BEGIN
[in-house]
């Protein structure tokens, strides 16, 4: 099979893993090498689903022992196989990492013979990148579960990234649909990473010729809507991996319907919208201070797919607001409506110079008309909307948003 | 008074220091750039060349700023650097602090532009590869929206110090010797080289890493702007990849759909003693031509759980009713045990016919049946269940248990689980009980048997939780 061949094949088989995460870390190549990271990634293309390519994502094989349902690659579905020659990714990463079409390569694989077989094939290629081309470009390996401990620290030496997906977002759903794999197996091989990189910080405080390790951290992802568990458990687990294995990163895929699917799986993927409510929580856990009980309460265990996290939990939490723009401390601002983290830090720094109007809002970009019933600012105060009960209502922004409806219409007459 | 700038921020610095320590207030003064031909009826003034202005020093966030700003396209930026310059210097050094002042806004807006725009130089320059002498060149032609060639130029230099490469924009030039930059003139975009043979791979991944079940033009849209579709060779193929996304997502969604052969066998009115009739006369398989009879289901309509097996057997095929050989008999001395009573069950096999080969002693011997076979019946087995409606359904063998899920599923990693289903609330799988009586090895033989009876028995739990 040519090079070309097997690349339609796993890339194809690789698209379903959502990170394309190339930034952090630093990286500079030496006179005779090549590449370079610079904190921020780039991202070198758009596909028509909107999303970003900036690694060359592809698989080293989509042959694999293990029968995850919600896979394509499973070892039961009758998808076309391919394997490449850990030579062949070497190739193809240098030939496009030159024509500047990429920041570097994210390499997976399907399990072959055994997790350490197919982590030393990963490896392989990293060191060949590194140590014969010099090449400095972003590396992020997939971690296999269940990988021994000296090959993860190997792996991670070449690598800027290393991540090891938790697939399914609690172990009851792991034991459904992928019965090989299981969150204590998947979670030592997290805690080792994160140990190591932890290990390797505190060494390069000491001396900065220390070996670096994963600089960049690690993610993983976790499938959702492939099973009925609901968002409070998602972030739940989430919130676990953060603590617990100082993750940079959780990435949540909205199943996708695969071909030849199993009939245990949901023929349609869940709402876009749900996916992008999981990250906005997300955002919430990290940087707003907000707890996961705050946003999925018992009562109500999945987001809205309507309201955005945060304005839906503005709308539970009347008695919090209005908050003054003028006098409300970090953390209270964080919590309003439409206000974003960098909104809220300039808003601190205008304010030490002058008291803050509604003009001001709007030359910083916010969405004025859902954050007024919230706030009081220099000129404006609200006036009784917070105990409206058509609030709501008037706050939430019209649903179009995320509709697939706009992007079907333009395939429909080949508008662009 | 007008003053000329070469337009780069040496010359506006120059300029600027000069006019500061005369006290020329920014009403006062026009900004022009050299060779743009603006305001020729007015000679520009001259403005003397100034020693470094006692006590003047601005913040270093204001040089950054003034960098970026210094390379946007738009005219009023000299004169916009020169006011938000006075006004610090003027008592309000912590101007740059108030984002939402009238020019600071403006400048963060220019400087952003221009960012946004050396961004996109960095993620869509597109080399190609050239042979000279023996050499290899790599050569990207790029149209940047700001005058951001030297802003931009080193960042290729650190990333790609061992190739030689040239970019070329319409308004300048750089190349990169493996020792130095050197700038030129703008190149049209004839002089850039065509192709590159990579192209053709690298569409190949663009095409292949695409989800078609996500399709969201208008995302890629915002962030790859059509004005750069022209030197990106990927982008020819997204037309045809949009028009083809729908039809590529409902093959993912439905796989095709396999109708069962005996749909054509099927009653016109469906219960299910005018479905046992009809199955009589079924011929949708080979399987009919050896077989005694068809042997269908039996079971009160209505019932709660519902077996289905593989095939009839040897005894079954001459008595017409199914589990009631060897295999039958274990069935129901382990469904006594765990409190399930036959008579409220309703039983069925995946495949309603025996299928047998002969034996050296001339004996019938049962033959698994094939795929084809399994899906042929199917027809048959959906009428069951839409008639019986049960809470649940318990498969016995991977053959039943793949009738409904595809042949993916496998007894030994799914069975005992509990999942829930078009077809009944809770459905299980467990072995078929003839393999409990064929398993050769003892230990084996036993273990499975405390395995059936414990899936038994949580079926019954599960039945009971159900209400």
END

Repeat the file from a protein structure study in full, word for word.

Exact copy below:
[in-house]
């Protein structure tokens, strides 16, 4: 099979893993090498689903022992196989990492013979990148579960990234649909990473010729809507991996319907919208201070797919607001409506110079008309909307948003 | 008074220091750039060349700023650097602090532009590869929206110090010797080289890493702007990849759909003693031509759980009713045990016919049946269940248990689980009980048997939780 061949094949088989995460870390190549990271990634293309390519994502094989349902690659579905020659990714990463079409390569694989077989094939290629081309470009390996401990620290030496997906977002759903794999197996091989990189910080405080390790951290992802568990458990687990294995990163895929699917799986993927409510929580856990009980309460265990996290939990939490723009401390601002983290830090720094109007809002970009019933600012105060009960209502922004409806219409007459 | 700038921020610095320590207030003064031909009826003034202005020093966030700003396209930026310059210097050094002042806004807006725009130089320059002498060149032609060639130029230099490469924009030039930059003139975009043979791979991944079940033009849209579709060779193929996304997502969604052969066998009115009739006369398989009879289901309509097996057997095929050989008999001395009573069950096999080969002693011997076979019946087995409606359904063998899920599923990693289903609330799988009586090895033989009876028995739990 040519090079070309097997690349339609796993890339194809690789698209379903959502990170394309190339930034952090630093990286500079030496006179005779090549590449370079610079904190921020780039991202070198758009596909028509909107999303970003900036690694060359592809698989080293989509042959694999293990029968995850919600896979394509499973070892039961009758998808076309391919394997490449850990030579062949070497190739193809240098030939496009030159024509500047990429920041570097994210390499997976399907399990072959055994997790350490197919982590030393990963490896392989990293060191060949590194140590014969010099090449400095972003590396992020997939971690296999269940990988021994000296090959993860190997792996991670070449690598800027290393991540090891938790697939399914609690172990009851792991034991459904992928019965090989299981969150204590998947979670030592997290805690080792994160140990190591932890290990390797505190060494390069000491001396900065220390070996670096994963600089960049690690993610993983976790499938959702492939099973009925609901968002409070998602972030739940989430919130676990953060603590617990100082993750940079959780990435949540909205199943996708695969071909030849199993009939245990949901023929349609869940709402876009749900996916992008999981990250906005997300955002919430990290940087707003907000707890996961705050946003999925018992009562109500999945987001809205309507309201955005945060304005839906503005709308539970009347008695919090209005908050003054003028006098409300970090953390209270964080919590309003439409206000974003960098909104809220300039808003601190205008304010030490002058008291803050509604003009001001709007030359910083916010969405004025859902954050007024919230706030009081220099000129404006609200006036009784917070105990409206058509609030709501008037706050939430019209649903179009995320509709697939706009992007079907333009395939429909080949508008662009 | 007008003053000329070469337009780069040496010359506006120059300029600027000069006019500061005369006290020329920014009403006062026009900004022009050299060779743009603006305001020729007015000679520009001259403005003397100034020693470094006692006590003047601005913040270093204001040089950054003034960098970026210094390379946007738009005219009023000299004169916009020169006011938000006075006004610090003027008592309000912590101007740059108030984002939402009238020019600071403006400048963060220019400087952003221009960012946004050396961004996109960095993620869509597109080399190609050239042979000279023996050499290899790599050569990207790029149209940047700001005058951001030297802003931009080193960042290729650190990333790609061992190739030689040239970019070329319409308004300048750089190349990169493996020792130095050197700038030129703008190149049209004839002089850039065509192709590159990579192209053709690298569409190949663009095409292949695409989800078609996500399709969201208008995302890629915002962030790859059509004005750069022209030197990106990927982008020819997204037309045809949009028009083809729908039809590529409902093959993912439905796989095709396999109708069962005996749909054509099927009653016109469906219960299910005018479905046992009809199955009589079924011929949708080979399987009919050896077989005694068809042997269908039996079971009160209505019932709660519902077996289905593989095939009839040897005894079954001459008595017409199914589990009631060897295999039958274990069935129901382990469904006594765990409190399930036959008579409220309703039983069925995946495949309603025996299928047998002969034996050296001339004996019938049962033959698994094939795929084809399994899906042929199917027809048959959906009428069951839409008639019986049960809470649940318990498969016995991977053959039943793949009738409904595809042949993916496998007894030994799914069975005992509990999942829930078009077809009944809770459905299980467990072995078929003839393999409990064929398993050769003892230990084996036993273990499975405390395995059936414990899936038994949580079926019954599960039945009971159900209400």